Speaking of Star Wars, what Star Wars fan wouldn’t want a Han Solo in carbonite chocolate bar? Let’s just hope they don’t make a Jabba the Hut if you know what I mean. Yuck!

I Love My Geek Babydoll Tee by ThinkGeek

This shirt is perfect for the girl who appreciates her Geek!

Giant Color Changing LED Desklamp – by ThinkGeek

This lamp will surely set the mood for you and your Geek. Gaze into each others eyes under the soft glow of this color changing LED lamp. It has bendy legs so you change it to look just the way you want.

I hope I have inspired you to think outside the box a little. Most of all, Geeks just want to have fun. You don’t have to throw away tons of money this Valentine’s Day. Just add a touch of quirkiness to your gift and I am sure your Geek will enjoy it! Good luck!

Why Windows 8 tablets Are Going to Have a Tough Time Toppling the iPad

A new report by Digitimes suggests that the first generation of Windows 8 tablets powered by Intel could be priced at $599 to $899. We can safely assume that the $599 ones will be the budget equivalents with low end hardware configurations, while the $899 ones will be the high-end ones, which will compete with the iPad 3 (or the iPad 4 if it is launched in October, as rumored) and Google’s flagship Nexus tablet.

Windows 8

Going by notebook pricing in the past, this seems increasingly likely because of a multitude of reasons.

1. Windows: The average cost of a Windows license has been around $150 in the past. We don’t expect Microsoft to slash prices of its most profitable offering significantly.

2. Intel processors: Intel desktop and notebook processors are much more expensive than the standard ARM processors currently used in notebooks and smartphones. It’s very likely that they won’t be able to undercut ARM processors to attract manufacturers.

Apple currently makes the iPad 2 for around $325, and likely spends another $25 for shipping, retail, marketing etc. After all expenses are accounted for, it makes a profit of $150 on each iPad 2 16 GB unit, and more on the 32 GB and 64 GB variants.

However, Apple outsources all its manufacturing to ODMs like Foxconn and Pegatron, and controls all aspects of its supply chain to procure components at a much lower price than any other manufacturer.

Given this dynamic, it is reasonable to assume that any other manufacturer would have to spend much more to make a device that would rival the iPad.

Add the cost of a Windows 8 license and the additional cost of using an Intel processor, and it’s easy to see how any Windows 8 tablet by Intel would be priced in the $599 – $899 range.

However, as we have seen already, tablets that expensive don’t really sell much. When Apple is already offering an excellent tablet at $499, there is no way customers will try anything else that is priced much higher without any compelling reason.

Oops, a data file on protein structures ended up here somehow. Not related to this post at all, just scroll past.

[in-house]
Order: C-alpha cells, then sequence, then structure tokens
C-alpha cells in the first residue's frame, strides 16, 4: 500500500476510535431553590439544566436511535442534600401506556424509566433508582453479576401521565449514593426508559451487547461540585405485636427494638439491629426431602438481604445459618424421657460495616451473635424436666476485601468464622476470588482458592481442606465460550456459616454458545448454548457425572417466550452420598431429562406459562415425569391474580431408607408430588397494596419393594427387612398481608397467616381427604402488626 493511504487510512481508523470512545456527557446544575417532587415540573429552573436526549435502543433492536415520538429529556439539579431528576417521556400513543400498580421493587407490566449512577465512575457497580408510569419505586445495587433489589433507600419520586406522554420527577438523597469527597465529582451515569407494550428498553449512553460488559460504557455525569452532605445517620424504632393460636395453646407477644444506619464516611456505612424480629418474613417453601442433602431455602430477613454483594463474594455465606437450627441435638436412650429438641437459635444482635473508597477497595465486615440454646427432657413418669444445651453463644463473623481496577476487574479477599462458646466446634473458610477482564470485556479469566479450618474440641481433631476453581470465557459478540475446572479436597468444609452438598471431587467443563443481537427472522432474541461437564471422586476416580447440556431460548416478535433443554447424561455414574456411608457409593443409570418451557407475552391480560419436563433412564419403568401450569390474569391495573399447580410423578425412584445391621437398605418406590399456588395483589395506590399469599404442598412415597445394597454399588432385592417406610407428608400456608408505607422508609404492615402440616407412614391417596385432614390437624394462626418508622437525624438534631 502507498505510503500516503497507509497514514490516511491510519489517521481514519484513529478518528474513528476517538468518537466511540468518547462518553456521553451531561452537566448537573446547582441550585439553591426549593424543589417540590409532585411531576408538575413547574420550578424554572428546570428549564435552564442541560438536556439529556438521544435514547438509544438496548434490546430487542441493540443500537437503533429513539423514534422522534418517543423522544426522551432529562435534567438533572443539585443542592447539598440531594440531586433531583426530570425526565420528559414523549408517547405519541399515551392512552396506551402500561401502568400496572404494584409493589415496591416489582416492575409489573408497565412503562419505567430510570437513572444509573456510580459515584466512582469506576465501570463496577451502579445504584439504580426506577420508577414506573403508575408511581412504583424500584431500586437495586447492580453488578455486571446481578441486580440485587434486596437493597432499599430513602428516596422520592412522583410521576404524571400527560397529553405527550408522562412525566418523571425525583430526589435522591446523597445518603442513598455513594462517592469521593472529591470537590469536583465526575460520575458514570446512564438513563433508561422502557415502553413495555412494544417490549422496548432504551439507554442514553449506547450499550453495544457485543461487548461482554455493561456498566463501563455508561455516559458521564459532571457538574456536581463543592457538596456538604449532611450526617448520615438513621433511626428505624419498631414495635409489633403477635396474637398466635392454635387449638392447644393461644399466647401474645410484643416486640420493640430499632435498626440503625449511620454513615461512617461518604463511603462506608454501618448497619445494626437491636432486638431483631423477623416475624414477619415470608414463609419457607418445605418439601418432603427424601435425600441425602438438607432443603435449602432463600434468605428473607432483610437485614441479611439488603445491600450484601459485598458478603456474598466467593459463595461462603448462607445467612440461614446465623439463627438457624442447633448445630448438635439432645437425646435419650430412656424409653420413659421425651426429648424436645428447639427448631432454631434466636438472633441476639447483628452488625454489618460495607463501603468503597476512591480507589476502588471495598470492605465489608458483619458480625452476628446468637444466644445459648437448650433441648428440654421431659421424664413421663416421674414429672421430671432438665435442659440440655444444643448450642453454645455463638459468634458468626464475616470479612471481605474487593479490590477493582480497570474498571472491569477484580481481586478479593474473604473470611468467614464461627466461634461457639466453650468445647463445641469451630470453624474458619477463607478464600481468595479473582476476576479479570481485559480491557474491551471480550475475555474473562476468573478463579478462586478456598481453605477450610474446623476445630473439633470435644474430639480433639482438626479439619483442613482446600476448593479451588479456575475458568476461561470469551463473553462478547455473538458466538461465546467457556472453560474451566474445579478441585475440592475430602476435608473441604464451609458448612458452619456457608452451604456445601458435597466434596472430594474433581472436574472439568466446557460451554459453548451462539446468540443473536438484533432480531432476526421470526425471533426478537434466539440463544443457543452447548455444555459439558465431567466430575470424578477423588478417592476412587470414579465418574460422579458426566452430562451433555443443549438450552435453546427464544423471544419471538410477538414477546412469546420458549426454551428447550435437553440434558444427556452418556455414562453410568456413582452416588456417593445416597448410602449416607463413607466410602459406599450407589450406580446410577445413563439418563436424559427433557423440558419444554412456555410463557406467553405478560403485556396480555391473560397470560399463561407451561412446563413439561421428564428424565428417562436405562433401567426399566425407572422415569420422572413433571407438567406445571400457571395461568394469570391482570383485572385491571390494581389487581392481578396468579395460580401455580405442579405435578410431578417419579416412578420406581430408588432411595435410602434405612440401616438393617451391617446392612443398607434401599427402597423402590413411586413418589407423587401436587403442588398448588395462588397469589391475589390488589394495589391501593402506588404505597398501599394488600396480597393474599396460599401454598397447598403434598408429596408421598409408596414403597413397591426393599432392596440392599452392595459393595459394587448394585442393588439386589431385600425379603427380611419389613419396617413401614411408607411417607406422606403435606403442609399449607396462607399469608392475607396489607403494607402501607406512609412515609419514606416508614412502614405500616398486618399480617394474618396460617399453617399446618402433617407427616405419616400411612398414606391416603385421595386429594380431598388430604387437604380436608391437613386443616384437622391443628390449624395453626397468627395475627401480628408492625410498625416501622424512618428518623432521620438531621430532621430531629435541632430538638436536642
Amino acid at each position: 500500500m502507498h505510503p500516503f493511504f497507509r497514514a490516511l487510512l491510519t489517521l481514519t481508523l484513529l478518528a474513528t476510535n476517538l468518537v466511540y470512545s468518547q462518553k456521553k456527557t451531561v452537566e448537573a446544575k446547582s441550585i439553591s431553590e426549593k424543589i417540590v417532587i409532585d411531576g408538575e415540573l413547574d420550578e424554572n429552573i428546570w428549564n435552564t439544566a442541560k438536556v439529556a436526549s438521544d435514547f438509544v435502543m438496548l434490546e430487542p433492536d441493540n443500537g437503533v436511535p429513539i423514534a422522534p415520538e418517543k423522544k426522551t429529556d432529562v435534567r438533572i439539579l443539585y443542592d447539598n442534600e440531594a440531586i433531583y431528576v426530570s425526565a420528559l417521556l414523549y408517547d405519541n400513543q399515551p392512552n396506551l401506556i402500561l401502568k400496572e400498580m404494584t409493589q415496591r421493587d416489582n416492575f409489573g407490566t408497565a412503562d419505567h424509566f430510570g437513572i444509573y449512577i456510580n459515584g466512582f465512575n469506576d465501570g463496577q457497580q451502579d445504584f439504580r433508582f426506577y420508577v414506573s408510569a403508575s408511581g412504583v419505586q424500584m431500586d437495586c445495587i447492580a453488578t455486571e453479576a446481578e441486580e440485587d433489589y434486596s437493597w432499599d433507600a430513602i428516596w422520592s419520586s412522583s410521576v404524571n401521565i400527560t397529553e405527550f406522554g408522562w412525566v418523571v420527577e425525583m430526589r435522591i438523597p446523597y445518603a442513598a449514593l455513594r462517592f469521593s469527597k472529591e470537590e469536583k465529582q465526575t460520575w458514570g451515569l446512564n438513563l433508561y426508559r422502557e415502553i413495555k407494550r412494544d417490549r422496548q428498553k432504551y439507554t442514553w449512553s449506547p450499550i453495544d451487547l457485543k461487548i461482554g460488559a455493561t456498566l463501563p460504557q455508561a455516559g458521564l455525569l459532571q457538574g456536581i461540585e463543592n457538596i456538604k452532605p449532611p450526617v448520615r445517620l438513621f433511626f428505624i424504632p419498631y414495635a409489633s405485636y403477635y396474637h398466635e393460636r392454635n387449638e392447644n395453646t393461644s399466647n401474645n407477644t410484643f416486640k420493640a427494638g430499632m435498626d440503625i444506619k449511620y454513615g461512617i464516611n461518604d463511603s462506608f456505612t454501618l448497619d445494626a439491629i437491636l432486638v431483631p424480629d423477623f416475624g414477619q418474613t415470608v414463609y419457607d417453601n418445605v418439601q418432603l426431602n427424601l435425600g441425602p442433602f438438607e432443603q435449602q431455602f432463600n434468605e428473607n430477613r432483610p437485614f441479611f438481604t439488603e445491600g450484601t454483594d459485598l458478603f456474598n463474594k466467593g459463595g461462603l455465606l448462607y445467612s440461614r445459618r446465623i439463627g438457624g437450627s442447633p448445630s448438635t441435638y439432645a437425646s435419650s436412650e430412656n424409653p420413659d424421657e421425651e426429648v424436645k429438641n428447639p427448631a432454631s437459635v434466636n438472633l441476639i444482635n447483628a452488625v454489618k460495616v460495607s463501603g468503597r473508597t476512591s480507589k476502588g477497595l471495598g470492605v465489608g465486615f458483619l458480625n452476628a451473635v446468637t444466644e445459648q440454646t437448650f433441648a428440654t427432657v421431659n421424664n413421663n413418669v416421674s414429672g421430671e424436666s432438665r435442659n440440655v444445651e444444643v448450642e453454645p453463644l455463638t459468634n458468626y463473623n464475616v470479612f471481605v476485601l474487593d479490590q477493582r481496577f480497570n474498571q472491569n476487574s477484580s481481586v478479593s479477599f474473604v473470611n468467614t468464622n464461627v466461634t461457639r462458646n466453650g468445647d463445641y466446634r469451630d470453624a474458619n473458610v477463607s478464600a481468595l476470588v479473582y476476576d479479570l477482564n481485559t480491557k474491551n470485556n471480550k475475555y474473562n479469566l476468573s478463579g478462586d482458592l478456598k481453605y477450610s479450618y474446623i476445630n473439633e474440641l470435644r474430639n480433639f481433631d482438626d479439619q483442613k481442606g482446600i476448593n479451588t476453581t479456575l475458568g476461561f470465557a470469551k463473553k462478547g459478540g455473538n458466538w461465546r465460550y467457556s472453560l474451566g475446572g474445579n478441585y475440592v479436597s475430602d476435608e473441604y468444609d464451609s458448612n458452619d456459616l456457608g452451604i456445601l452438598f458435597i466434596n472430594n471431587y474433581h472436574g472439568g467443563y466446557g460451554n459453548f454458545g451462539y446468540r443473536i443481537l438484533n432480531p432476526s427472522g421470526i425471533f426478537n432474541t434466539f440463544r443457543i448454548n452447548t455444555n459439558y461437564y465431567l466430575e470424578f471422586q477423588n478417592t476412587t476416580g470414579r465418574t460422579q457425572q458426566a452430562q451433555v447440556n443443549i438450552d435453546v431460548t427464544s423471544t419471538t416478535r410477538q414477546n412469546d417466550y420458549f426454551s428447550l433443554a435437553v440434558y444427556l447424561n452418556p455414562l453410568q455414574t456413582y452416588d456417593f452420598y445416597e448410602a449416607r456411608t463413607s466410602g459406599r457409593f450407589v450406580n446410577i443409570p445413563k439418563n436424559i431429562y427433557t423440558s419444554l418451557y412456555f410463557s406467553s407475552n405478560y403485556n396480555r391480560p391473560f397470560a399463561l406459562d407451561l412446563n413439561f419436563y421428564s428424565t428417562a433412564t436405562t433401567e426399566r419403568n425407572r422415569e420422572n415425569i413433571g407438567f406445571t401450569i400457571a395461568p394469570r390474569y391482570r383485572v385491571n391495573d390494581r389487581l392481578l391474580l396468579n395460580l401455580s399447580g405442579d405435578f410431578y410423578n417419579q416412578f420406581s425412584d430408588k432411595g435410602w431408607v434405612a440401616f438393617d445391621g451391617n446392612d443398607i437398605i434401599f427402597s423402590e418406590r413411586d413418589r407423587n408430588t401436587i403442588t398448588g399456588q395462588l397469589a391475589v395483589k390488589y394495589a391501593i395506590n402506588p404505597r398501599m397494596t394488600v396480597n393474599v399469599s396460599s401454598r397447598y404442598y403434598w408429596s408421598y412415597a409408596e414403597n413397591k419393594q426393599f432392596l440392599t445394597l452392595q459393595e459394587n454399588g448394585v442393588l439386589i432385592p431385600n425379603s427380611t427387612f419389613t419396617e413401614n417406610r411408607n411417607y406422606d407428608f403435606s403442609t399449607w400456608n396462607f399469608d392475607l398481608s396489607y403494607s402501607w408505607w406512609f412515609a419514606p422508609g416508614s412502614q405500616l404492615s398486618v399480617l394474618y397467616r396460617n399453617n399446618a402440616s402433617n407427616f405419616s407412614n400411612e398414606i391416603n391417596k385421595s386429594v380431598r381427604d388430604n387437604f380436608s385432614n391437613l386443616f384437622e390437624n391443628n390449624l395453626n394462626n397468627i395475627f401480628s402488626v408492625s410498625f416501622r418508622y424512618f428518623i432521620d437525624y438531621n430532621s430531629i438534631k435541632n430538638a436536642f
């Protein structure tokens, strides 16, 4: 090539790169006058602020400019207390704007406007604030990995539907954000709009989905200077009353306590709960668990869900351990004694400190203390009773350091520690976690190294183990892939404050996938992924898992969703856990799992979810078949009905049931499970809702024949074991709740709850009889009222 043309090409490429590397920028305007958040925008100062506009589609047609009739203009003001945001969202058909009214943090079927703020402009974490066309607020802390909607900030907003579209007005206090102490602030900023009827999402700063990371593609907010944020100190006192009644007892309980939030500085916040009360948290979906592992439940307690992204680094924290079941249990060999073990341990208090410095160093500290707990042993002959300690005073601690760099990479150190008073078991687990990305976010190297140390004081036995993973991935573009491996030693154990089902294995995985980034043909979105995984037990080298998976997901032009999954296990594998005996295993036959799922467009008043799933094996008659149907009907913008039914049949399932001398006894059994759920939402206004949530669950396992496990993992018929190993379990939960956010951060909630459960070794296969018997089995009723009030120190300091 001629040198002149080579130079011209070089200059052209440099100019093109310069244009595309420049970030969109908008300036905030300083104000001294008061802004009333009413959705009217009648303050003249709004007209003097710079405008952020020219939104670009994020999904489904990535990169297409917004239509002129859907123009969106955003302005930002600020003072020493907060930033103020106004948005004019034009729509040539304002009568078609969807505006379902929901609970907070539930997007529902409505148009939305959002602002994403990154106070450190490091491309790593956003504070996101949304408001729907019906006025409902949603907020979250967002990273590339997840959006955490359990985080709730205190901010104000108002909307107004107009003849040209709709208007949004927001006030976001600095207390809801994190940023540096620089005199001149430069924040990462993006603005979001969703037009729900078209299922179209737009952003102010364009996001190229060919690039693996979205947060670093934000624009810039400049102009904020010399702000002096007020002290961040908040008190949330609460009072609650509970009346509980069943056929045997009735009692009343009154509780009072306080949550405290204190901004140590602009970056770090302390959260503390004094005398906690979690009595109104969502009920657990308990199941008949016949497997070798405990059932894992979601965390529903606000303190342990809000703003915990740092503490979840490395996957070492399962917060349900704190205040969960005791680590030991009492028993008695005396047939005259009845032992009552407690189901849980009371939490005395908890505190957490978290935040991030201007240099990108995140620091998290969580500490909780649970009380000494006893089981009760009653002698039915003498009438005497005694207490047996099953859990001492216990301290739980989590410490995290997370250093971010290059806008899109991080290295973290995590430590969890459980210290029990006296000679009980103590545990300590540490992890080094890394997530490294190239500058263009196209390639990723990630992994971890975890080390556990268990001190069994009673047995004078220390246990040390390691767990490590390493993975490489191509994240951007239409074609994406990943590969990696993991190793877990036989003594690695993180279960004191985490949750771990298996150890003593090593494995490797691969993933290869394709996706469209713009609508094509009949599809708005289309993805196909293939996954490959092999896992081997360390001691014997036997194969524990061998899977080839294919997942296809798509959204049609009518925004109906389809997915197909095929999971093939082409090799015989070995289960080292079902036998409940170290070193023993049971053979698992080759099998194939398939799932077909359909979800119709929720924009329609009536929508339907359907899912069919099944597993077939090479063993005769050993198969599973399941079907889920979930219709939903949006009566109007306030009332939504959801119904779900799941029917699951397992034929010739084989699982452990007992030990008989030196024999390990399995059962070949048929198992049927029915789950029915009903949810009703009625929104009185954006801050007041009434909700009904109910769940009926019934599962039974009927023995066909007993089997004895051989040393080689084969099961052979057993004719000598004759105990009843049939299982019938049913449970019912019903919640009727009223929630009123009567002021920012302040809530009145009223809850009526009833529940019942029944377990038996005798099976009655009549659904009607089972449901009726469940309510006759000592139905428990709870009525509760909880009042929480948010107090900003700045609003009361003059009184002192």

To reduce prices a bit, manufacturers could go with ARM processors, but then their tablets wouldn’t support x86 Windows software, which is currently one of the major selling points for Windows 8 tablets.

If Microsoft does decide to bring down the license price for Windows 8, it would be leaving money on the table for each notebook or desktop sale. If it doesn’t, it won’t be able to gain the traction it needs to be successful in the tablet market.

With Android tablets now focusing on the low-end tablet market, and the iPad dominating the $500 price point, there is no way manufacturers would be able to sell enough Windows 8 tablets at a much higher price range.

This is why I think that Windows 8 is much better suited to touchscreen ultrabooks than standalone tablets. It’s hard to see a win-win scenario for Microsoft in the tablet market – one in which it beats the iPad in terms of market share as well as profit generated.

Five Things I Learned from My First CES Experience

CES Keynote stage

Ah, what a fantastic experience CES 2012 was! Now that it is over, here are the five most important things I learned from my first CES experience. I had always dreamed of attending this event, which became a reality this year. Attending CES was as amazing as I ever imagined.

1. Plan way ahead in advance.

I think, both the locals and cabbies of Las Vegas will agree with me on this that CES is probably the biggest show which happens in the city during this time of the year. Hotel and airplane ticket prices are increased significantly, and prices everywhere are much increased.. My advice would be that you should plan your trip months in advance and find a nice hotel to stay in. Word of advice: Don’t stay at “Circus Circus.” The place has lost its charm and it is pretty far away from where all the CES events happen. Luckily, I had booked my plane tickets and hotel room months in advance so it really made a difference financially.